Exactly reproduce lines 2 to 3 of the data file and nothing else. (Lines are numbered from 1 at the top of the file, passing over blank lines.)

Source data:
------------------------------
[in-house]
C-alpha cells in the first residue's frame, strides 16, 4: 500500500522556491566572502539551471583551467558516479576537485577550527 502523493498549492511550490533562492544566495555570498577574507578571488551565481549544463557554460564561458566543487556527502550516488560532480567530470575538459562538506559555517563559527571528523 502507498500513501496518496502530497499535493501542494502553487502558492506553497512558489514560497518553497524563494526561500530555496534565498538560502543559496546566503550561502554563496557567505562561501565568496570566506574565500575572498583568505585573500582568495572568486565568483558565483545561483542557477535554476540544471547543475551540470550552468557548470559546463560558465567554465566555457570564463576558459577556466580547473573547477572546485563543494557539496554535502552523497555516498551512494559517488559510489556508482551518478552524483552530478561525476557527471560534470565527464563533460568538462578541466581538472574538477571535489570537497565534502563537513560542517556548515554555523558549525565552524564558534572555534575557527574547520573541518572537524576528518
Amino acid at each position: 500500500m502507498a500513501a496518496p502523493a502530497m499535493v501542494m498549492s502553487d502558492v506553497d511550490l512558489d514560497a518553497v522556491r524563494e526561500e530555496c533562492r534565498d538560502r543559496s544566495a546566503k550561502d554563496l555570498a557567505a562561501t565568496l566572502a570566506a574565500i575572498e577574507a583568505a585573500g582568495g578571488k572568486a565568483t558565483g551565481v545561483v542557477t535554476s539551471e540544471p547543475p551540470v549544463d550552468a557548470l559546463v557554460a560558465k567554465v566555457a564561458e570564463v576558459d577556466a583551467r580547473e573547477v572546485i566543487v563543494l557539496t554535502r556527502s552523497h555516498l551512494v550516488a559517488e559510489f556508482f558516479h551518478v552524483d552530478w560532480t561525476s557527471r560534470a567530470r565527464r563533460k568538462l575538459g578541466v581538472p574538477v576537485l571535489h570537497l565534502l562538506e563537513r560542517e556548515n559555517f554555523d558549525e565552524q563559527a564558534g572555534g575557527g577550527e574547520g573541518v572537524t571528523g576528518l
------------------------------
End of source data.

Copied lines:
C-alpha cells in the first residue's frame, strides 16, 4: 500500500522556491566572502539551471583551467558516479576537485577550527 502523493498549492511550490533562492544566495555570498577574507578571488551565481549544463557554460564561458566543487556527502550516488560532480567530470575538459562538506559555517563559527571528523 502507498500513501496518496502530497499535493501542494502553487502558492506553497512558489514560497518553497524563494526561500530555496534565498538560502543559496546566503550561502554563496557567505562561501565568496570566506574565500575572498583568505585573500582568495572568486565568483558565483545561483542557477535554476540544471547543475551540470550552468557548470559546463560558465567554465566555457570564463576558459577556466580547473573547477572546485563543494557539496554535502552523497555516498551512494559517488559510489556508482551518478552524483552530478561525476557527471560534470565527464563533460568538462578541466581538472574538477571535489570537497565534502563537513560542517556548515554555523558549525565552524564558534572555534575557527574547520573541518572537524576528518
Amino acid at each position: 500500500m502507498a500513501a496518496p502523493a502530497m499535493v501542494m498549492s502553487d502558492v506553497d511550490l512558489d514560497a518553497v522556491r524563494e526561500e530555496c533562492r534565498d538560502r543559496s544566495a546566503k550561502d554563496l555570498a557567505a562561501t565568496l566572502a570566506a574565500i575572498e577574507a583568505a585573500g582568495g578571488k572568486a565568483t558565483g551565481v545561483v542557477t535554476s539551471e540544471p547543475p551540470v549544463d550552468a557548470l559546463v557554460a560558465k567554465v566555457a564561458e570564463v576558459d577556466a583551467r580547473e573547477v572546485i566543487v563543494l557539496t554535502r556527502s552523497h555516498l551512494v550516488a559517488e559510489f556508482f558516479h551518478v552524483d552530478w560532480t561525476s557527471r560534470a567530470r565527464r563533460k568538462l575538459g578541466v581538472p574538477v576537485l571535489h570537497l565534502l562538506e563537513r560542517e556548515n559555517f554555523d558549525e565552524q563559527a564558534g572555534g575557527g577550527e574547520g573541518v572537524t571528523g576528518l